Category: Fox Searchlight Pictures
In a contemporary adaptation of Langston Hughes’ celebrated play, the holiday musical drama Black Nativity follows Langston (Jacob Latimore), a street-wise teen from Baltimore raised by a single mother, as he journeys to New York City to spend the Christmas holiday with his estranged relatives Reverend Cornell and Aretha Cobbs (Forest Whitaker and Angela Bassett).
Unwilling to live by the imposing Reverend Cobbs’ rules, a frustrated Langston is determined to return home to his mother, Naima (Jennifer Hudson). Langston embarks on a surprising and inspirational journey and along with his new friends, and a little divine intervention, he discovers the true meaning of faith, healing, and family.
Black Nativity is an American musical drama film directed by Kasi Lemmons. The script, written by Lemmons, is based on Langston Hughes’ play of the same name and released on November 27, 2013. The film stars an African American ensemble cast featuring Forest Whitaker, Angela Bassett, Tyrese Gibson, Jennifer Hudson, Mary J. Blige, Jacob Latimore, Vondie Curtis-Hall, and Nas.
Directed by: Kasi Lemmons
Starring: Forest Whitaker, Jennifer Hudson, Angela Bassett, Jacob Latimore, Tyrese Gibson, Mary J. Blige
Screenplay by: Kasi Lemmons, Langston Hughes
Production Design by: Kristi Zea
Cinematography by: Anastas N. Michos
Film Editing by: Terilyn A. Shropshire
Costume Design by: Gersha Phillips
Set Decoration by: Diane Lederman
Music by: Laura Karpman, Raphael Saadiq
MPAA Rating: PG for thematic material, language and a menacing situation.
Studio: Fox Searchlight Pictures
Release Date: November 27, 2013
Based on an incredible true story of one man’s fight for survival and freedom. In the pre-Civil War United States, Solomon Northup (Chiwetel Ejiofor), a free black man from upstate New York, is abducted and sold into slavery. Facing cruelty (personified by a malevolent slave owner, portrayed by Michael Fassbender) as well as unexpected kindnesses, Solomon struggles not only to stay alive, but to retain his dignity. In the twelfth year of his unforgettable odyssey, Solomon’s chance meeting with a Canadian abolitionist (Brad Pitt) forever alters his life.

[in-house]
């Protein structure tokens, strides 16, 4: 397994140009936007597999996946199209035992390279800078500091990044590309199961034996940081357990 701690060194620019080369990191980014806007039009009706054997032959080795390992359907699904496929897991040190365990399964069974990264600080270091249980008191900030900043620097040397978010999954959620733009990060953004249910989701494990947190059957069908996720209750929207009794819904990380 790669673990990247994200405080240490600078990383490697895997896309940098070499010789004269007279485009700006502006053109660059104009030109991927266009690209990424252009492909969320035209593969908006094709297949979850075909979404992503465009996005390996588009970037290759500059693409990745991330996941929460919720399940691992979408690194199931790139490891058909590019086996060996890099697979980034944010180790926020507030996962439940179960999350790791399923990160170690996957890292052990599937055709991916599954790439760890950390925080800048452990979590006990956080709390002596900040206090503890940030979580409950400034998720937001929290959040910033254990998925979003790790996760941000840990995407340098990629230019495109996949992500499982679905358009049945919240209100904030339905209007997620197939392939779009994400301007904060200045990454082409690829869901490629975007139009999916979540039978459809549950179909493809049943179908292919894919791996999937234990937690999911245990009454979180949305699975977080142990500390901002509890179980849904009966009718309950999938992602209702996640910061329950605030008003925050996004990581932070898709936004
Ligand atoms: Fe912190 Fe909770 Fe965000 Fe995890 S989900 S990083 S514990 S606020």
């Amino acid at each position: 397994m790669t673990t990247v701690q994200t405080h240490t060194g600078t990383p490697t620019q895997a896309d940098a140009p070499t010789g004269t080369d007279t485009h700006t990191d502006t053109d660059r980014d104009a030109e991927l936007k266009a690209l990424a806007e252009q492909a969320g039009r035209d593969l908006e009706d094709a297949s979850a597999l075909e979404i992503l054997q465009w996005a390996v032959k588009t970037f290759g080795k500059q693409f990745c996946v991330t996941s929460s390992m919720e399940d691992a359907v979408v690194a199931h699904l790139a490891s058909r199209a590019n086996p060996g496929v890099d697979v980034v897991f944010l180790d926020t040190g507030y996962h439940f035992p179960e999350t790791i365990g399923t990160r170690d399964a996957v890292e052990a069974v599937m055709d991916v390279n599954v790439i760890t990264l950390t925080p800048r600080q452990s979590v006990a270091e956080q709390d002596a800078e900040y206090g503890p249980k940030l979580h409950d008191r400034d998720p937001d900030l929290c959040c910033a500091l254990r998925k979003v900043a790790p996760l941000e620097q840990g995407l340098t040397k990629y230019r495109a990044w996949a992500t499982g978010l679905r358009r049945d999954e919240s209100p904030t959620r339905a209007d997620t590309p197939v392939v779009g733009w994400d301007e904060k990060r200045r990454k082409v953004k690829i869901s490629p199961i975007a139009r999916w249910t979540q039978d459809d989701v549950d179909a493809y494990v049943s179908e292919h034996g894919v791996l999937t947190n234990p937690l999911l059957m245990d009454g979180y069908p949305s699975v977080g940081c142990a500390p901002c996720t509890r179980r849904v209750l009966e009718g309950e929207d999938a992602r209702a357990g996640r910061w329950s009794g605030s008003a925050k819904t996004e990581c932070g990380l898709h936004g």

12 Years a Slave is a historical drama film and an adaptation of the 1853 slave narrative memoir Twelve Years a Slave by Solomon Northup, a New York State-born free African-American man who was kidnapped in Washington, D.C., in 1841 and sold into slavery. Northup worked on plantations in the state of Louisiana for twelve years before his release. The first scholarly edition of Northup’s memoir, co-edited in 1968 by Sue Eakin and Joseph Logsdon, carefully retraced and validated the account and concluded it to be accurate. Other characters in the film were also real people, including Edwin and Mary Epps, and Patsey.
This is the third feature film directed by Steve McQueen. The screenplay was written by John Ridley. Chiwetel Ejiofor stars as Solomon Northup. Michael Fassbender, Benedict Cumberbatch, Paul Dano, Paul Giamatti, Lupita Nyong’o, Sarah Paulson, Brad Pitt, and Alfre Woodard are all featured in supporting roles. Principal photography took place in New Orleans, Louisiana, from June 27 to August 13, 2012. The locations used were four historic antebellum plantations: Felicity, Bocage, Destrehan, and Magnolia. Of the four, Magnolia is nearest to the actual plantation where Northup was held.
12 Years a Slave received widespread critical acclaim, and was named the best film of 2013 by several media outlets. It proved to be a box office success, earning over $187 million on a production budget of $20 million. The film won three Academy Awards: Best Picture, Best Supporting Actress for Nyong’o, and the Oscar for Best Adapted Screenplay for Ridley. The Best Picture win made McQueen the first black producer ever to have received the award and the first black director to have directed a Best Picture winner. The film was awarded the Golden Globe Award for Best Motion Picture – Drama, and the British Academy of Film and Television Arts recognized it with the Best Film and the Best Actor award for Ejiofor.
12 Years a Slave
Directed by: Steve McQueen
Starring: Benedict Cumberbatch, Brad Pitt, Michael Fassbender, Edwin Epps, Paul Dano, Sarah Paulson, Paul Giamatti, Chiwetel Ejiofor, Ruth Negga
Screenplay by: John Ridley
Production Design by: Adam Stockhausen
Cinematography by: Sean Bobbitt
Film Editing by: Joe Walker